His father ran away from the family when my grandpa was small, no older than middle school, and his mother was illiterate, barely able to scratch out her own name. His father’s gambling addiction led to debtors coming and knocking at my great-grandfather’s apartment every day, demanding to collect for every penny that my grandfather’s father owed. It was a miserable existence, compounded by the poor living conditions, the lack of a future, and the constant fear of no dinner on the table.

Unfortunately, there was no money. As a result, my grandfather dropped out of school and sold candy, cigarettes, and trinkets to piece together dinner for the family. My mom used to tell me that he could spend days trying to sell gum and candy, only for people to purchase the commodities out of pity. In this way, he and his older brother barely eked a subsistence for the family. Perhaps it was the combination of a lucky break and the fear of living his entire life the same way that led him to finally realize that there was no future in staying on the streets. Luckily, his close older brother was able to solely support the family from the street, giving my grandpa the leeway to go back to school. Starting from the very bottom, after skipping years of school, he ultimately decided that he never wanted to go back.

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Figure 3: Taiwan National Bank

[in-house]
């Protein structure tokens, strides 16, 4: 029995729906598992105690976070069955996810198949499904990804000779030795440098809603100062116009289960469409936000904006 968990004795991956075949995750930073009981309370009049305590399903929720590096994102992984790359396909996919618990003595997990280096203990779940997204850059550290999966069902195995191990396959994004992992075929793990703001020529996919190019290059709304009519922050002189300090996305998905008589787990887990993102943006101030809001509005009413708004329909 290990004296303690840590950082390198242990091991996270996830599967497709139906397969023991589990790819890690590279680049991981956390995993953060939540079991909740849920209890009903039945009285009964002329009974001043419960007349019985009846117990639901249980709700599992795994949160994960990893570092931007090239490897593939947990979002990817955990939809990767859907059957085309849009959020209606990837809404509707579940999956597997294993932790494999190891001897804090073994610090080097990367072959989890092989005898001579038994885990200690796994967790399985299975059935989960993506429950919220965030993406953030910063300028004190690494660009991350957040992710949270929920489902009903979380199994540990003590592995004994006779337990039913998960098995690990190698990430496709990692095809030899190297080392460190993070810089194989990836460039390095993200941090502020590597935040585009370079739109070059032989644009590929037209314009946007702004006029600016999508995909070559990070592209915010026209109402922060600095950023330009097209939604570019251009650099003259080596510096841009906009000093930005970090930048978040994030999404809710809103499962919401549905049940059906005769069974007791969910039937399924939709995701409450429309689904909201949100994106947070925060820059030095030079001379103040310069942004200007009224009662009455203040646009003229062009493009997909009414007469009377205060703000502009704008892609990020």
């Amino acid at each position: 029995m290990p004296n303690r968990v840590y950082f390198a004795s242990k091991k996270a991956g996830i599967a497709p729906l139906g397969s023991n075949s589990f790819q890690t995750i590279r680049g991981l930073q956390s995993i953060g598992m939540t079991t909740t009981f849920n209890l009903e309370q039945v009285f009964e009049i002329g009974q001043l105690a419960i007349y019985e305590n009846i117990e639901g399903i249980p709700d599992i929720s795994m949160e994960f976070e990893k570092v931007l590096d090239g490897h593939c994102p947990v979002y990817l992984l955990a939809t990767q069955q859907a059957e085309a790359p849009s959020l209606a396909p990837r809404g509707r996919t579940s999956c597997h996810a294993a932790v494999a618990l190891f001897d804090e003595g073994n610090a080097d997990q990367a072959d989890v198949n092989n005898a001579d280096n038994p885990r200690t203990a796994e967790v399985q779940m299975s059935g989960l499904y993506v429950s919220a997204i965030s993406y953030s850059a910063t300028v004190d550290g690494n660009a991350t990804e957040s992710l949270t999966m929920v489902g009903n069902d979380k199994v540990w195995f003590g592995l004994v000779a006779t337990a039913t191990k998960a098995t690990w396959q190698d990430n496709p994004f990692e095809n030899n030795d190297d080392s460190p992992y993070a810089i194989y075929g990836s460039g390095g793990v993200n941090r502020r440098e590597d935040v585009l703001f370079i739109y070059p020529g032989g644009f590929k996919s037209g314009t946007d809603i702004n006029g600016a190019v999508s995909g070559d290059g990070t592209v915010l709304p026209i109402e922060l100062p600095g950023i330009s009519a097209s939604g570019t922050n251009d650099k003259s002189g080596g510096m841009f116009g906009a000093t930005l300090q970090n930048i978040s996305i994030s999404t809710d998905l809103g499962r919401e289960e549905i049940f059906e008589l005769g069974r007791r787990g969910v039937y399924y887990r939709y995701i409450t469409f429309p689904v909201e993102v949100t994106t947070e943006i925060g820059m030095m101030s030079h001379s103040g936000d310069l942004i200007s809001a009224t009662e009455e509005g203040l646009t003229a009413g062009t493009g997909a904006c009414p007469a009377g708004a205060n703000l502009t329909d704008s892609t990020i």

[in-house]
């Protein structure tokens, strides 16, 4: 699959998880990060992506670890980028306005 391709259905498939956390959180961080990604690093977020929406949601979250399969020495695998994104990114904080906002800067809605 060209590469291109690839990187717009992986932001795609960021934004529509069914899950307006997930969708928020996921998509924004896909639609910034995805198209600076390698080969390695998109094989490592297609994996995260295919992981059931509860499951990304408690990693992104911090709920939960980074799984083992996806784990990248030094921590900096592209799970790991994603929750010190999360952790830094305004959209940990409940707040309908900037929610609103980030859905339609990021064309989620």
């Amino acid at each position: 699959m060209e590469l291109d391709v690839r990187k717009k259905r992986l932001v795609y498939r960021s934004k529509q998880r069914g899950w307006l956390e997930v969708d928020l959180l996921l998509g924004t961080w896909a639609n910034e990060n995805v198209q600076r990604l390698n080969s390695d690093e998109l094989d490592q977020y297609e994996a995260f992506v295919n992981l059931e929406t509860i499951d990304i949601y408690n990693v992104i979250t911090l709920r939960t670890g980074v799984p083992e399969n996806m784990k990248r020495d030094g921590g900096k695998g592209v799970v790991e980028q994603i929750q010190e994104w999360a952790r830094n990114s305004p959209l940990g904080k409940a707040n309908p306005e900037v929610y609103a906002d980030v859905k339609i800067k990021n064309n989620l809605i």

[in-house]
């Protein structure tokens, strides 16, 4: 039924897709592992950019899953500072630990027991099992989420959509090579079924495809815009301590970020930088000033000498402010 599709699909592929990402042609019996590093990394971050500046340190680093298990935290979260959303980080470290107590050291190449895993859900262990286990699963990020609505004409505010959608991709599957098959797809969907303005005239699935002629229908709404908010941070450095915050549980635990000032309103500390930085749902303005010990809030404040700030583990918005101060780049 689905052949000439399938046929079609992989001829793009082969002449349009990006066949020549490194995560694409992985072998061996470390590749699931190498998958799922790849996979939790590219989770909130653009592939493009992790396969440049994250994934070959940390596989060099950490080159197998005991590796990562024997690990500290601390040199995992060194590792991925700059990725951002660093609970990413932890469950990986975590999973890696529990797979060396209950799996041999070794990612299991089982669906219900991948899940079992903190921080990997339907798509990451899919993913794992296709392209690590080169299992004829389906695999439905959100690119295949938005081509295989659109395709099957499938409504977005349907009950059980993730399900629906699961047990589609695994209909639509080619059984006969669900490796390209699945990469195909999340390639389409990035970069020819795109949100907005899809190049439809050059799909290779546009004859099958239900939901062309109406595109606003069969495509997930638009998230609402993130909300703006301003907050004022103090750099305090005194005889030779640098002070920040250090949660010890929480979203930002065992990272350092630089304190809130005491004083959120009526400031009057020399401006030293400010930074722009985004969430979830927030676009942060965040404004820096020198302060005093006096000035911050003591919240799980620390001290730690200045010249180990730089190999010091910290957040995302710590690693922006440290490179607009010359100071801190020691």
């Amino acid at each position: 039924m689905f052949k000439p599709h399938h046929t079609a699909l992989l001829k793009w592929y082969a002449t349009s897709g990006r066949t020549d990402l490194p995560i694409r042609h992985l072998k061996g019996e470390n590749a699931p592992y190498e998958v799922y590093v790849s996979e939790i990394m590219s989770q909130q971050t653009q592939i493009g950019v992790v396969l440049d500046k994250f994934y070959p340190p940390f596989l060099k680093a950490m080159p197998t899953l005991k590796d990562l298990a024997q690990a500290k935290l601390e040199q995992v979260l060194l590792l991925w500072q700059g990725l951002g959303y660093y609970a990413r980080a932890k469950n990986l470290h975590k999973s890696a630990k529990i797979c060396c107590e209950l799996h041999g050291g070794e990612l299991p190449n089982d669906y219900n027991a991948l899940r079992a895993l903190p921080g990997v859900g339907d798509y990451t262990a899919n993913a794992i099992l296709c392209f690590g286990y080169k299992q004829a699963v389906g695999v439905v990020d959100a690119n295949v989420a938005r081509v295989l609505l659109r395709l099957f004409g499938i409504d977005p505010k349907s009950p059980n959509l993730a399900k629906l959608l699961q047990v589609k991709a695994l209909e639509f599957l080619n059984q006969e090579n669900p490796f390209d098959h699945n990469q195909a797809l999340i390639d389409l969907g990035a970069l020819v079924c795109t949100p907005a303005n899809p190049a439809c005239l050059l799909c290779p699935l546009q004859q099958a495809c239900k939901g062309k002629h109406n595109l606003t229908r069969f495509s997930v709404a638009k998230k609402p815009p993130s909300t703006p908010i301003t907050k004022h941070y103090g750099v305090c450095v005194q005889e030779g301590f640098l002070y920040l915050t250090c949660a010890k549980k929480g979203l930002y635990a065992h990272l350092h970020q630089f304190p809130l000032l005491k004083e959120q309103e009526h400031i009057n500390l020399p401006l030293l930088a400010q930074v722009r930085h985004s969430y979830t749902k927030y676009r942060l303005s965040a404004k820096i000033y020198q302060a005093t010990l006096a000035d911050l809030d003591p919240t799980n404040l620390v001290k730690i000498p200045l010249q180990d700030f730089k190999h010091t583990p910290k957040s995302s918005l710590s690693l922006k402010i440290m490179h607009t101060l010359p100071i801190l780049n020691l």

As a result, from high school in Taiwan, he studied incessantly for a merit based test for banking. All his friends knew that he was poor, evidenced by his daily lunch of plain white rice and soy sauce, evident to anyone who knew him. He and his best friend would go to the library and read all material available on mathematics and banking, digging up old textbooks for reading. His habits were not much different from mines, except in the execution, and unwavering attention to his pursuit of a new life. Ultimately, when he got his exam back, he scored 4th out of thousands, being one of five students to get a job working for the Taiwan National bank.

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Figure 4: Just white rice and soy sauce for lunch

A while later he got married to my grandmother, with the promise that she would never have to work a day of her life, and raised a family with three girls while simultaneously paying for his younger sister’s education. They lived within a large apartment complex, many stories high. Undoubtedly, he was immensely proud of all of his daughters, and supported their education in Taiwan as only he could. He had risen the ranks of government banking and had over a hundred employees under him. My mom use to tell me that he was so high up in banking that people would come over to the apartment for dinner, leaving bribes so that they could get loans approved, but he would always turn them down.

Strangely enough, he still does tend to cuss a lot. Perhaps it was a remnant of his difficult childhood, but while driving, a day never goes by without hearing an expletive shouted within the confines of the car. Maybe it was partially his difficult childhood or perhaps the constant weight of responsibility that led to his sailor’s mouth. I don’t know if the cussing stopped after he found a future, but it certainly returned when he decided Taiwan wasn’t enough. To describe it as my grandfather did, “Taiwan was too cramped, too many small houses and people were too close together.”

In the following year, he packed his bags, sold the apartment complex and left to America. His uncle lived on the East Coast, so he left with my grandma to the east coast, but at the time, he couldn’t go with my mom. At the time, the law didn’t allow them to emigrate together and he ultimately made the decision to be separated from his children, again in hopes of a better life.